Nantucket’s development follows a pattern familiar in eastern Massachusetts, but the arc of her story is unique for its extremes. The early prosperity generated in the peak years of Nantucket’s whaling industry (say 1815 to the 1840s) was spectacular, world-renown, and highly concentrated among ship owners and captains. The stagnation following whaling’s decline was protracted, really through WWII, though ameliorated some by tourism.

📷 Geoff Rand
Those irresistible downtown cobblestone streets.
📷 Geoff Rand
Graveyard on the road to Madaket.

Also unique to Nantucket’s evolution is the outsized influence of one man, the investor and developer Walter Beinecke. In the mid 1960s, Beinecke bought up something like 80% of the town’s commercial acreage including much of the waterfront. The parcels (including the Boat Basin and a majority of downtown storefronts) have been sold a couple of times since. But with a few changes, they are still held by a single developer. {BG 04/30/05}

Beinecke’s vision for the island, his marriage of 20th century money to pre-industrial aesthetics, set Nantucket on a course to what we see today. He valued old buildings, open space, and a well-off clientele. So he bought up land for conservation, spent generously to rehabilitate historic structures, and pressured his business tenants to go upmarket, to avoid the generic commercialism he saw overspreading the Cape. Quoted in TIME {07.26.68} Beinecke said “Instead of selling six postcards and two hot dogs, you have to sell a hotel room and a couple of sports coats.”

Two sports coats? Ring-a-ding ding.

Forty years into this carefully constructed image, the line between what’s in bounds and what’s out can leave you scratching your head. It was the arrival of a Ralph Lauren store in 2004 that prompted forecasts of the apocalypse from town fathers – “If it starts a domino effect, that turns a disaster into a catastrophe.” {BG 02.21.04} – and a subsequent ban on chain stores in town. {NYT 04.12.06}

Instead, the downtown features ostensibly local independent businesses that are lovingly curated by the wives of off-island hedge fund managers or Silicon Valley billionaires. {BG 08.29.12}

The economy now consists, according to the island’s newspaper, of “tourism and the construction of multi-million dollar summer homes” while “the sky-high cost of living has driven more than a few islanders to the mainland.” {I&M} This 20th century reincarnation as a premier summer destination has returned Nantucket to international prominence.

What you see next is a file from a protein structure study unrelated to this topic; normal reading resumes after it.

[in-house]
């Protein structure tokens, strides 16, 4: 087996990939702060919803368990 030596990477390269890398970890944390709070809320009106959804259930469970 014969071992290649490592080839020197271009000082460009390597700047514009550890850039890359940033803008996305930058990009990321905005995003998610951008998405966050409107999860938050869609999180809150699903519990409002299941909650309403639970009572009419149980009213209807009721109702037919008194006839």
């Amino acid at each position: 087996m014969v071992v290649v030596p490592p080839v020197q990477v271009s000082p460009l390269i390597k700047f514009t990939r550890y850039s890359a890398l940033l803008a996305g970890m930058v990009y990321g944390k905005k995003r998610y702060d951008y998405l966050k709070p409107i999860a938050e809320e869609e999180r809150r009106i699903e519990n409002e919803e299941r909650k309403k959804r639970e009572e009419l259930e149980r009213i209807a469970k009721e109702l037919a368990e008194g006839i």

And the old town preserved in amber? It’s hard to believe that a port devoted to the ferociously bloody business of killing whales ever looked this pretty.

📷 Geoff Rand
Brant Point Light, at the entrance to the harbor, is surrounded by a nice little beach overlooking the entrance channel.

One Hour Ashore

Sailing to Nantucket for a one hour visit would be a classic instance of “a long long time to be gone and a short time to be there.” Most people spend two nights in the harbor in order to have a full day on the island. On a one night stay, you’ll probably walk around the waterfront, go out to dinner, and resolve to come back.

Off the Beaten Path

You can rent bikes from a number of shops close by the waterfront, and a 6 or 7 mile ride out of the centrally located town will get you to just about any destination on the island. For a guide to beaches and other attractions, try here.

To get as far from town as possible, you can visit Great Point Light in the Coskata-Coatue Wildlife Refuge. The lighthouse is a 4 mile walk after a 6 mile ride.

Maritime History

The Whaling Museum, part of the Nantucket Historical Association, is just a block in from the Steamship Authority Wharf. Their focused collections and imaginatively presented exhibits on whaling history and island history are absolutely worth a visit.

Rainy Day

If you tire of the toggeries, try The Chicken Box.



Launch service is available. See the navigation page for a more complete description. Dinghy in to the town dock.

For Boat Basin customers, there are restrooms and showers in several places on the wharves. For mooring customers, the facilities are at the town dock.

Be prepared to sort your trash and recyclables. The Boat Basin expects you to use see-through trash bags, provided when you sign in.

For researching events and activities, start with the island’s newspaper, the Inquirer & Mirror or their Visitors Guide. The Nantucket Historical Association and Nantucket Boat Basin sites also lead in a number of helpful directions.

Fitting Out

Diesel, water and ice are available at the Boat Basin’s fuel dock.

For pumpout, call the Boat Basin if you’re in a slip, or the harbormaster if you’re on a mooring. Nantucket got itself declared a Federal No Discharge Zone early on.

This is a convenient harbor to resupply. There’s a full grocery store right on the waterfront, along with anything else you’d need in town. The Nantucket Ship Chandlery, attached to the Boat Basin, is pretty well stocked. (I bought a fondly remembered pair of emergency sea boots there a few years back, having forgotten my foul weather gear at home and facing a passage around Cape Cod. . .)


Nantucket Moorings
VHF: 68
Book with Dockwa

Harbor Launch
VHF: 68